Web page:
We made the arrangements to go out to the ship where Dr. Tom Kelly and I adjusted about 200 Sailors and Marines over the next four hours. I asked every person I adjusted that day if they had ever been to a chiropractor before and there were only three of four who answered yes. Every single person we saw that day was amazed at the power of the chiropractic adjustment. Just hard working service men and women in the hands of two chiropractors giving back to those who give so much to us.
Throughout the day onboard the Wasp we were accompanied by one of the ships doctors. Dr. Matt is a D.O. and was very interested in what we were doing. He explained to us that although they learned some types of “manipulation” while in school, that they rarely practiced it or used it in practice. This did not diminish his interest however and he asked many questions while we adjusted and took numerous pictures. Eventually, toward the end of the day when things were slowing a bit Dr. Matt got on the table and Dr. Kelly gave him his first chiropractic adjustment. You could see the enthusiasm in his eyes and I explained to him that he could very soon be the busiest person on ship if he began using what he had learned. An osteopath is the closest thing to a chiropractor that they have since there aren’t any commissioned chiropractors in the Navy, or any other branch of the military.
Following the adjusting, we were invited to have lunch in the Chiefs Mess; afterwards we were treated to an incredible tour of the ship. Chief Chris took us everywhere from the bridge where the ship is controlled all the way down to the well deck, where they launch landing craft, amphibious tanks and hovercraft right out the stern of the ship. They also have onboard several types’ helicopters, Harrier fighter/bombers and V-22 Osprey which takes off like a helicopter and transitions into an airplane after takeoff.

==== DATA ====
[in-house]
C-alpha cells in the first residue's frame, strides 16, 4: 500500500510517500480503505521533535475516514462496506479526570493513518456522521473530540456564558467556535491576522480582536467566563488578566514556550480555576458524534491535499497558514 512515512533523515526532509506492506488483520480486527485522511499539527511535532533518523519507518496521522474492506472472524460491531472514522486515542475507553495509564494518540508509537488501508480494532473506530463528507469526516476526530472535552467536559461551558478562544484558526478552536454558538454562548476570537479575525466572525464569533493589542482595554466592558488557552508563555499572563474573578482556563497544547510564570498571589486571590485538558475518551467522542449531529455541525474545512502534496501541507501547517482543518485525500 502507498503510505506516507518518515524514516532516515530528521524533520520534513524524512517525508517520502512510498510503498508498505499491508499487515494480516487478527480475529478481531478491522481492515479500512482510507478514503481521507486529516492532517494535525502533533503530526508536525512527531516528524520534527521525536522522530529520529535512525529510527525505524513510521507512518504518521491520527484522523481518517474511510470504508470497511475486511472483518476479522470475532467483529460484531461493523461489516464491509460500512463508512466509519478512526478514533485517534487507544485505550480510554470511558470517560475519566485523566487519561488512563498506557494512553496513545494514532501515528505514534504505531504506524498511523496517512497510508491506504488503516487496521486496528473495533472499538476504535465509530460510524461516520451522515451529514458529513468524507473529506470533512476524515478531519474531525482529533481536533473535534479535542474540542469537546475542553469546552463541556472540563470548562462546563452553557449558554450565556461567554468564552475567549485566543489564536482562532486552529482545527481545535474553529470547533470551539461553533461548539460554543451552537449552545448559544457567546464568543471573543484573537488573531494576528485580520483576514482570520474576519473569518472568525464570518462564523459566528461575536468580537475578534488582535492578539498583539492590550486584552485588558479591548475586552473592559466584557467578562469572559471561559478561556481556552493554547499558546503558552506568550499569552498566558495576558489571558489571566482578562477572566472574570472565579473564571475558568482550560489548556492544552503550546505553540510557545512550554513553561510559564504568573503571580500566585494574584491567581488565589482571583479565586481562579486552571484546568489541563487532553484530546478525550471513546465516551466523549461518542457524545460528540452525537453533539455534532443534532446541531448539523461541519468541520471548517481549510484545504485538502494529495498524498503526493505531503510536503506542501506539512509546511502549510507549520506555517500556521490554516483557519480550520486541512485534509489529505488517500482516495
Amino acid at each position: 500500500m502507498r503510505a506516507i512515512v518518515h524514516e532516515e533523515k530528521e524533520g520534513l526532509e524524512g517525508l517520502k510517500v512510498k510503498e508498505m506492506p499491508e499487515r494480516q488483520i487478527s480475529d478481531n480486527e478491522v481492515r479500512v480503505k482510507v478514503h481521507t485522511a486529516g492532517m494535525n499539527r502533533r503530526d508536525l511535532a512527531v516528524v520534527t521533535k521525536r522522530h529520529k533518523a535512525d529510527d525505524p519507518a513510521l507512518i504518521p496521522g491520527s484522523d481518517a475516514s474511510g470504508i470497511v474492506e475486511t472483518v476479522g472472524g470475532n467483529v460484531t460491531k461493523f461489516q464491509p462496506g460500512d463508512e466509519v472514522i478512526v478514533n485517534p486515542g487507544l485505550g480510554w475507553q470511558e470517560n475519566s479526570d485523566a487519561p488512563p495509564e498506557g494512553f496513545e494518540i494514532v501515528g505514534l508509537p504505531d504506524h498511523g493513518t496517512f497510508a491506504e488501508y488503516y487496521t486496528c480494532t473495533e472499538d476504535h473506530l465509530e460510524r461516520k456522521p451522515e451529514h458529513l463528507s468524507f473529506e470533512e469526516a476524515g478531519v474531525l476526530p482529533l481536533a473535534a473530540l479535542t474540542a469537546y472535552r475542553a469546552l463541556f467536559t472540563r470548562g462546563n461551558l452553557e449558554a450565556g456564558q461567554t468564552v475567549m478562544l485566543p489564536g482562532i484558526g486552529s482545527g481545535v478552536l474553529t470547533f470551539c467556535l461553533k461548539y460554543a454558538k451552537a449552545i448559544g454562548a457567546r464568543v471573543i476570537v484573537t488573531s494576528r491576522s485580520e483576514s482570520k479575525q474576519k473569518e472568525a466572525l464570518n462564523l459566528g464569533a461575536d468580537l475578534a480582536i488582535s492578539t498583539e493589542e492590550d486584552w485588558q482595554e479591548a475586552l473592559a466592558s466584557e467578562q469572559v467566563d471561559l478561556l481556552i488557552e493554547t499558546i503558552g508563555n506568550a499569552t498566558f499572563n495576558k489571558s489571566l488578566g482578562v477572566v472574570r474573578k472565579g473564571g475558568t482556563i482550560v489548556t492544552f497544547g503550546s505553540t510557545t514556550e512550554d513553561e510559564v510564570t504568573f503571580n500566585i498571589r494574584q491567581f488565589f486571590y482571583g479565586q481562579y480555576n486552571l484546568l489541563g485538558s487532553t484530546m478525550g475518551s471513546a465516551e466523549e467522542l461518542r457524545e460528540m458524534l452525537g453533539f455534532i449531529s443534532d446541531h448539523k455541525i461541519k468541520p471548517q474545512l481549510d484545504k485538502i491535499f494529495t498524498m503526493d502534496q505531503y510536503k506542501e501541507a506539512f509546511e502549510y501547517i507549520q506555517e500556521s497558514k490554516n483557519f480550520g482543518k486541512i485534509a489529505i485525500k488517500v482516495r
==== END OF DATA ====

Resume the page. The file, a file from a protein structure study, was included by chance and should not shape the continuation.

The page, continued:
Just when we thought it couldn’t get any better Chief Chris knocked on the captain’s cabin door. We were invited in with great enthusiasm and Captain Fillion thanked us and expressed his gratitude for bringing chiropractic to their ship. We left the U.S.S. Wasp shortly thereafter having had an experience of a lifetime. We will probably be doing this sort of thing again in the near future, but this first time going out to such an impressive vessel to take chiropractic to the U.S. Navy was special in many ways.
Two months later during Fleet Week in New York City we had the opportunity to go on board the U.S.S. Iwo Jima. This is a sister ship to the Wasp. This time around there would be many more people to see, and after two days and a dozen chiropractors, we had seen 500 to 600 Sailors and Marines. The captain of the ship received the first chiropractic adjustment of his life.
I encourage others to consider this service to our military personnel. To say it is fulfilling is an understatement. Their appreciation and humility leave me with a renewed understanding of what it means to serve others. So Give, Love and Serve Out of Your own Abundance.
 If you would like more information on how to get started, you can contact
 Dr. John Solan, at 732-747-4646.


Dr. John Solan adjusts Sailors and Marines aboard the USS Wasp, LHD1 on March 5th, 2009. To Give, to Love, to Serve out of one's own abundance.